Apple’s Notes app is quite useful. You can store notes on your Macs and iOS devices, and they sync via iCloud. You can add and view attachments, and you can even lock individual notes in the latest versions of Apple’s operating systems to protect them from prying eyes.
But I won’t use Notes.
Apple made a bewildering design decision: They don’t allow users to choose a default font and size in the OS X version of the app. On iOS, the Notes app inherits the overall font settings you choose; if you choose to increase the size of the system font, in Settings > Display & Brightness > Text Size, then the font in Notes gets bigger, as it does in apps such as Mail, Reminders, and others. (Not all apps support this Dynamic Type setting.) But there is no such system font size option on OS X. So all notes start out in a tiny (to me) font.
You can change the font size of individual notes, either before you start typing, or after selecting their text. Go to Format > Font > Show Fonts, and then choose a size from the font picker, or press Command-+ several times until the font is big enough. (Each time you press that keyboard shortcut, the font size increases by one point.) Rather than offer a default font size, Apple assumes that everyone uses a tiny font.
But they also don’t let you choose a default font. Not everyone wants to use Helvetica; personally, I prefer a monospace font, such as Consolas, and I generally set it to 18 points. My vision isn’t terrible, but I do wear glasses, and I’d rather have a font that’s readable than squint.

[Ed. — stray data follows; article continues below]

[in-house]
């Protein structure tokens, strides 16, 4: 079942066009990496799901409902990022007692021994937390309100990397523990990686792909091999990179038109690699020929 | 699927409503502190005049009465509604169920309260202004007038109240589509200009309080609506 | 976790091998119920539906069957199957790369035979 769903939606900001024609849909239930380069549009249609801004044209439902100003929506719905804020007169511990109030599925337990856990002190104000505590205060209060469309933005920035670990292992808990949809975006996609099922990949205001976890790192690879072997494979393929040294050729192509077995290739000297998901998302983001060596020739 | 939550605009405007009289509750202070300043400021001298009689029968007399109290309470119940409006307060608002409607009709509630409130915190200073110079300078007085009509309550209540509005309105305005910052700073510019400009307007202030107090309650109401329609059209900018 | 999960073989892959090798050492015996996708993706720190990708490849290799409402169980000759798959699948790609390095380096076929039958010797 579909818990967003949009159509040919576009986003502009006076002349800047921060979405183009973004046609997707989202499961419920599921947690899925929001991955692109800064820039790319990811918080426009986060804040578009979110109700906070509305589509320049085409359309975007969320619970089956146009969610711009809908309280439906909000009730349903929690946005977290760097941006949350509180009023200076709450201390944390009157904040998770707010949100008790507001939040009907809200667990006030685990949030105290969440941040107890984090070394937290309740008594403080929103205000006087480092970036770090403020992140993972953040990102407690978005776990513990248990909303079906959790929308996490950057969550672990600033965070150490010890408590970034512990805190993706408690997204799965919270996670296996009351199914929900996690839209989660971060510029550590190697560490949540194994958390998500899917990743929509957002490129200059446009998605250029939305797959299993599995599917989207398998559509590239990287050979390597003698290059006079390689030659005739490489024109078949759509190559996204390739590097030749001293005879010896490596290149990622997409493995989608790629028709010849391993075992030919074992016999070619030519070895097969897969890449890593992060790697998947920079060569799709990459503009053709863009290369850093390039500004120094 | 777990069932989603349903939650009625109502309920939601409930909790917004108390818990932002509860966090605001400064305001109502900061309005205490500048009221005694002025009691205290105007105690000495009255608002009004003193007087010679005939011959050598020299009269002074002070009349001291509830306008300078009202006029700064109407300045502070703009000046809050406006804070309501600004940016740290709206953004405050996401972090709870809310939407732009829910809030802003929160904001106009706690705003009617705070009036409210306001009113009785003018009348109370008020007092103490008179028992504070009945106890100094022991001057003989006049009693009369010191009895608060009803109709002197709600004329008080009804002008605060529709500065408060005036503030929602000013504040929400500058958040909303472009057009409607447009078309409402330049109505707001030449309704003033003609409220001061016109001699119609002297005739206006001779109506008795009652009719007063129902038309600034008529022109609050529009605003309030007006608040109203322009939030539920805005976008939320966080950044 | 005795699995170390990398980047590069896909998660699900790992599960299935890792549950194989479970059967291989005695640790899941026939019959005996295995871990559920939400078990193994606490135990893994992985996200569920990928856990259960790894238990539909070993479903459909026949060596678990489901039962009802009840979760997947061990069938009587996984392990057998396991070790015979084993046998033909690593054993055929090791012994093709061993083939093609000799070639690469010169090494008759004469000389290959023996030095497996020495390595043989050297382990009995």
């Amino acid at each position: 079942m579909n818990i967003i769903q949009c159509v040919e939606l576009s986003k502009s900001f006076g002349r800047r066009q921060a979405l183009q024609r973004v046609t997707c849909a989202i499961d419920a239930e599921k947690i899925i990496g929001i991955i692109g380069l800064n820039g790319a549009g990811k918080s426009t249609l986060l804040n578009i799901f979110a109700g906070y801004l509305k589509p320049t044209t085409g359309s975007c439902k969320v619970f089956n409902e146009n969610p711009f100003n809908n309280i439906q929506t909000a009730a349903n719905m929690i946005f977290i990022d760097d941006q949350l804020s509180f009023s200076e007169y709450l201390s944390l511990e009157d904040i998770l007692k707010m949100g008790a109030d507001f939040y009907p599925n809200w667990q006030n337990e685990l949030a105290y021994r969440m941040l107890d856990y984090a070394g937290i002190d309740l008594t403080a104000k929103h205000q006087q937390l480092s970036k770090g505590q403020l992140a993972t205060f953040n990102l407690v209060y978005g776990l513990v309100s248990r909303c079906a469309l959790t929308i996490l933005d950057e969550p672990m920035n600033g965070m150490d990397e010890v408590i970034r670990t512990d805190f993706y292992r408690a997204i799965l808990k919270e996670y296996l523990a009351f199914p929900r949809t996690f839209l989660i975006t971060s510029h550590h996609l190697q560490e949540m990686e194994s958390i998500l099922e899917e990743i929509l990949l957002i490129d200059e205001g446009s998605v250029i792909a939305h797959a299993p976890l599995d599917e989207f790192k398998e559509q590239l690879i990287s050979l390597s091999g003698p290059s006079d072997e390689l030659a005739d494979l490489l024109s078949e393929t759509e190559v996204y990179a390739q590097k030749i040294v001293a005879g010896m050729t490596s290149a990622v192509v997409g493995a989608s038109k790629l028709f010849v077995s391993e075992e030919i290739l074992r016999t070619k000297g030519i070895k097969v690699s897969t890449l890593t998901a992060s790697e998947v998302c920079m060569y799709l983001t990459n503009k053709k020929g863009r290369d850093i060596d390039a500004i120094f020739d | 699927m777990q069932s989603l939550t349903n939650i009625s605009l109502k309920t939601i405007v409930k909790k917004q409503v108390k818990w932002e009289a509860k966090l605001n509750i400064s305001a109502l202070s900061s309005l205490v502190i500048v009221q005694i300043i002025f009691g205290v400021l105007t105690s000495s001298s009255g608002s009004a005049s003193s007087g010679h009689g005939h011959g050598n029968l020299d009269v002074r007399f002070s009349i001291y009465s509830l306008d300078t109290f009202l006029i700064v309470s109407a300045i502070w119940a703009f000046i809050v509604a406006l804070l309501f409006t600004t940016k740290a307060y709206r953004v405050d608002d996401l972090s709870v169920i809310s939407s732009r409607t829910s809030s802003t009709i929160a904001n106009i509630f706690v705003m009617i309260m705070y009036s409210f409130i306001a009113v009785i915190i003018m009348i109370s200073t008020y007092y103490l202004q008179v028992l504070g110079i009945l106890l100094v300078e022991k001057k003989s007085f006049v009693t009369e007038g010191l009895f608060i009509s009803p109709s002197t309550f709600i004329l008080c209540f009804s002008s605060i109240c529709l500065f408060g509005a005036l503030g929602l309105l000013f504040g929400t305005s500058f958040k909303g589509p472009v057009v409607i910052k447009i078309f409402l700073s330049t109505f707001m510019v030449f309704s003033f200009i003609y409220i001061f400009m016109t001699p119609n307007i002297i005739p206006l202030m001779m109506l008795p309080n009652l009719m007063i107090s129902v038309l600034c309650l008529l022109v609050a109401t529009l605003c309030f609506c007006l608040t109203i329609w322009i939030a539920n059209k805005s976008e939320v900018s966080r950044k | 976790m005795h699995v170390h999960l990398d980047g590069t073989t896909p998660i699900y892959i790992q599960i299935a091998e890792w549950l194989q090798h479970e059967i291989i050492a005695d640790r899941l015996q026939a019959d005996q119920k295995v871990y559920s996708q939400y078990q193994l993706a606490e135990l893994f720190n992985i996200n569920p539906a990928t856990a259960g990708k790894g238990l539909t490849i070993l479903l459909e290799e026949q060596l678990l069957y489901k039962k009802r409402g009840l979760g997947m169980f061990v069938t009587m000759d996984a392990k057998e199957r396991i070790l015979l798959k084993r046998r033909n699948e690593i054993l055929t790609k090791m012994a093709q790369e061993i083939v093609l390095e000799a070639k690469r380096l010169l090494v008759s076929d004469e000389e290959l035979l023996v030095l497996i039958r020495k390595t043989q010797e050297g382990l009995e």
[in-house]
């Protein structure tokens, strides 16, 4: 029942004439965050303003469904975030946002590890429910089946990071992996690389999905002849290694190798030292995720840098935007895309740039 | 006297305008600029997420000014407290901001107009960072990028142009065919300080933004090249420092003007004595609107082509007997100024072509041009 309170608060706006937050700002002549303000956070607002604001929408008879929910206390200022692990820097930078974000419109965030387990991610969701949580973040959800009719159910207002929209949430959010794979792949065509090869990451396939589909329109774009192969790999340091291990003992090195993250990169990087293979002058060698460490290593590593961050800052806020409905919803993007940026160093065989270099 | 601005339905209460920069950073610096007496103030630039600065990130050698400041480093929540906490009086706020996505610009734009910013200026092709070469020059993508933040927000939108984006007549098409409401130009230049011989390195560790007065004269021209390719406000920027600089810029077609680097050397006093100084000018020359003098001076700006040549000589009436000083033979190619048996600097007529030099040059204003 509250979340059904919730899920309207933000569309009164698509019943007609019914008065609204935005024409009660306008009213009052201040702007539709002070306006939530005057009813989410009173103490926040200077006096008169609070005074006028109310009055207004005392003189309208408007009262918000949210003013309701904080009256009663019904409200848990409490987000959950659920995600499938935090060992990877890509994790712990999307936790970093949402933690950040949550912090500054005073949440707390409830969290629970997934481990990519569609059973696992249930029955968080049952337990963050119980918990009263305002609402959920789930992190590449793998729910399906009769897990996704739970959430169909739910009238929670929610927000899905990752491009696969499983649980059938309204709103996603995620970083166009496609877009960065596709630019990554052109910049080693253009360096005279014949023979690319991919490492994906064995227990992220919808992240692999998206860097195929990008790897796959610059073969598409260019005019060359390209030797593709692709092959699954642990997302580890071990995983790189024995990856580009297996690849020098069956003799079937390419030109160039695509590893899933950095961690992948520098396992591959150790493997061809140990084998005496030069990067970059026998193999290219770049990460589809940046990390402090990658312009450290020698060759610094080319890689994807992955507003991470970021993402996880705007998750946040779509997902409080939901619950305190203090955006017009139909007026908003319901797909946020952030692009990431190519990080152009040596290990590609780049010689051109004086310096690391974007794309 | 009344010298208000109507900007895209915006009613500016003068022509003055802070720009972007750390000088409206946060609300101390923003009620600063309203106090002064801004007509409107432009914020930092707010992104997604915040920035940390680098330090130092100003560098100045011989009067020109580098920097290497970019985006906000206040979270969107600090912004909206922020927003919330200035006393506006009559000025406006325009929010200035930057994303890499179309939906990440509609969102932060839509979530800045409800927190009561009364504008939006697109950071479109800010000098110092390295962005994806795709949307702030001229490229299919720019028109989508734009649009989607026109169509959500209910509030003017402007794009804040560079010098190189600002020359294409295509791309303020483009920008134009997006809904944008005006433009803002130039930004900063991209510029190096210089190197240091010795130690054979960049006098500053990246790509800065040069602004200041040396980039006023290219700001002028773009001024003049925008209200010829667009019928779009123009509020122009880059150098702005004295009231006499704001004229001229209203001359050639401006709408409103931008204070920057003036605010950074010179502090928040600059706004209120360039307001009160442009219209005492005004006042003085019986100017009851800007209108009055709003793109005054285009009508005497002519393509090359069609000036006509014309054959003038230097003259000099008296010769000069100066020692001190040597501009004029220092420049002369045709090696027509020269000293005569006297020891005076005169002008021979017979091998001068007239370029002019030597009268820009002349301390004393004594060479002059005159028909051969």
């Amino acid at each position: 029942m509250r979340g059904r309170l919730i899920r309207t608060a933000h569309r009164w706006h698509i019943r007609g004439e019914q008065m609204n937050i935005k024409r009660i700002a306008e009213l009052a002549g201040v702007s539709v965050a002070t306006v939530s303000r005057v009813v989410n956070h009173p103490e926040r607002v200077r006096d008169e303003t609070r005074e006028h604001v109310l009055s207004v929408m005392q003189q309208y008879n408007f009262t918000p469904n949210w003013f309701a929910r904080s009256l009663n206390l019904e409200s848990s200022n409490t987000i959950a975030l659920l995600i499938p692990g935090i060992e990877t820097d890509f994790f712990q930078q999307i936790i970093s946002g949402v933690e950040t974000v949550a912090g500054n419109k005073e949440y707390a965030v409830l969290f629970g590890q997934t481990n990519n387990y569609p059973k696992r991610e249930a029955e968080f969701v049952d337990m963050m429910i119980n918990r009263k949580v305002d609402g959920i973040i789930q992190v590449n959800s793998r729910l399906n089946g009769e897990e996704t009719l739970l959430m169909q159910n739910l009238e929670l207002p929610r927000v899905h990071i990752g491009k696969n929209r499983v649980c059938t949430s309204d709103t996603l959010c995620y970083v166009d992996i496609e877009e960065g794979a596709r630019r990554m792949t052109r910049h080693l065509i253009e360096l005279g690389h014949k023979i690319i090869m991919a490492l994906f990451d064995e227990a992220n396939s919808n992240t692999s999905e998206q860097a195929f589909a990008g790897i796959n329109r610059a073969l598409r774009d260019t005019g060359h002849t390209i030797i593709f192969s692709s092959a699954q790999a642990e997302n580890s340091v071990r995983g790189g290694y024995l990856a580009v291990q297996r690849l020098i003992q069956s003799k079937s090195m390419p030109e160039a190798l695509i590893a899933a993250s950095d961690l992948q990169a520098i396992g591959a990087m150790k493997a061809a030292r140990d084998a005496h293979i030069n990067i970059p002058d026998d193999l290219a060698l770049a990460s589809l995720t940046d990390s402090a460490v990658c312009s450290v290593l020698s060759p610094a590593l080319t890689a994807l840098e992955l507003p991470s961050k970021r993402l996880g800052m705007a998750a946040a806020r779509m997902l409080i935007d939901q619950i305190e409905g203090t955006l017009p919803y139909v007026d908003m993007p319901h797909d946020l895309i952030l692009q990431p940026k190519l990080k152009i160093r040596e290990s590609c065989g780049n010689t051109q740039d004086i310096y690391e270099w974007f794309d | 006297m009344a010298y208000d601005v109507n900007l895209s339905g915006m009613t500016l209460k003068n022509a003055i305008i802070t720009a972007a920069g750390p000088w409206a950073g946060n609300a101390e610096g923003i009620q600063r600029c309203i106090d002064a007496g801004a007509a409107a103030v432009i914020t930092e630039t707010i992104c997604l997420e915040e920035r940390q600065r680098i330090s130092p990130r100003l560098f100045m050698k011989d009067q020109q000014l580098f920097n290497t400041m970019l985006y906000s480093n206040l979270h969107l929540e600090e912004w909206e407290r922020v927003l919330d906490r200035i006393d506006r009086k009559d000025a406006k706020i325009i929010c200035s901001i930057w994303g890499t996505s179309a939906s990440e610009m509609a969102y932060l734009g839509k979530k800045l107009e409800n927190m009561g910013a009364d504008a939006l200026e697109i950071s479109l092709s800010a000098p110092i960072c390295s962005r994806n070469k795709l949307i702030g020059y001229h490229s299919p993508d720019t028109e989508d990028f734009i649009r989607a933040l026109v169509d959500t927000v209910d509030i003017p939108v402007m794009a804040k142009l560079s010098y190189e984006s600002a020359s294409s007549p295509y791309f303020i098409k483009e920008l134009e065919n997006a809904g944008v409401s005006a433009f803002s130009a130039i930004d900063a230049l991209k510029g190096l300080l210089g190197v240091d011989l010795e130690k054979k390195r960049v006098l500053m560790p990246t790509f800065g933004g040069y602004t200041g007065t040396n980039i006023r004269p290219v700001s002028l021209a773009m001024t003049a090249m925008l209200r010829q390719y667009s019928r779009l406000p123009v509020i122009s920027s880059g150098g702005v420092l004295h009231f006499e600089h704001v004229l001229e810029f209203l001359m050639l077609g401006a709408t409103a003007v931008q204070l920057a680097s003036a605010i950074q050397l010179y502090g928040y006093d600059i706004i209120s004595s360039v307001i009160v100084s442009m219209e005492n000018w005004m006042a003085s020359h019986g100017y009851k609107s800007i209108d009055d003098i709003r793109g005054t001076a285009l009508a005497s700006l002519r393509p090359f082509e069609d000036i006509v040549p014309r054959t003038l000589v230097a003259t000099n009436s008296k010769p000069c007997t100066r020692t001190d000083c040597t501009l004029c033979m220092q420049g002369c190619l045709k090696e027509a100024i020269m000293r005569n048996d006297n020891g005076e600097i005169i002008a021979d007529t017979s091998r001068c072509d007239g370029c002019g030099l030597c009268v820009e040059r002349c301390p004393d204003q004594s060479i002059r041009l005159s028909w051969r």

Not only is the font size a problem, but if you use hyperlinks in your notes, their pale baby-chick yellow color contrasts poorly against the white background. If you already need to squint to read the small black text, reading links is even harder.
Apple has made great strides as far as accessibility is concerned, both on the desktop and on iOS. There are all sorts of options for those with limitations to their vision, hearing, mobility, and more. Yet this all gets forgotten in certain apps, such as Notes, which looks like it was designed by a different company.
To be fair, Apple isn’t the only culprit in the problem of font sizes. Many indie apps, coded by developers with laser eyes, don’t consider that some of their users may have vision far from 20/20. Tweetbot, the Twitter client I use on my Mac, has a snarky font menu offering relative font sizes: Tiny, Small, Medium, Large, and Huge. (I use Huge; and while it’s big enough for me, it may not be for some people with impaired vision.)
Apple’s Notes app isn’t the only player in the note-taking field, not by a longshot. Evernote’s OS X app lets you choose a default font and size for new notes, and also offers much simpler formatting options for existing notes. Microsoft OneNote also offers a default font and size setting, though its Byzantine formatting options can be just as frustrating as having no options at all.
To be fair, the current Notes app is a bit of an improvement. Remember the skeuomorphic yellow-pad interface with the cringeworthy Marker Felt font? At least you could change the default font in that version (there were three choices: Noteworthy, Marker Felt, and Helvetica). Apple, you’re on the right track, but please help those whose vision isn’t as good as your developers use the Notes app on OS X.
Do you have any pet peeves that you think Apple needs to fix? Send your ideas to firstname.lastname@example.org.
Note: When you purchase something after clicking links in our articles, we may earn a small commission. Read ouraffiliate link policyfor more details.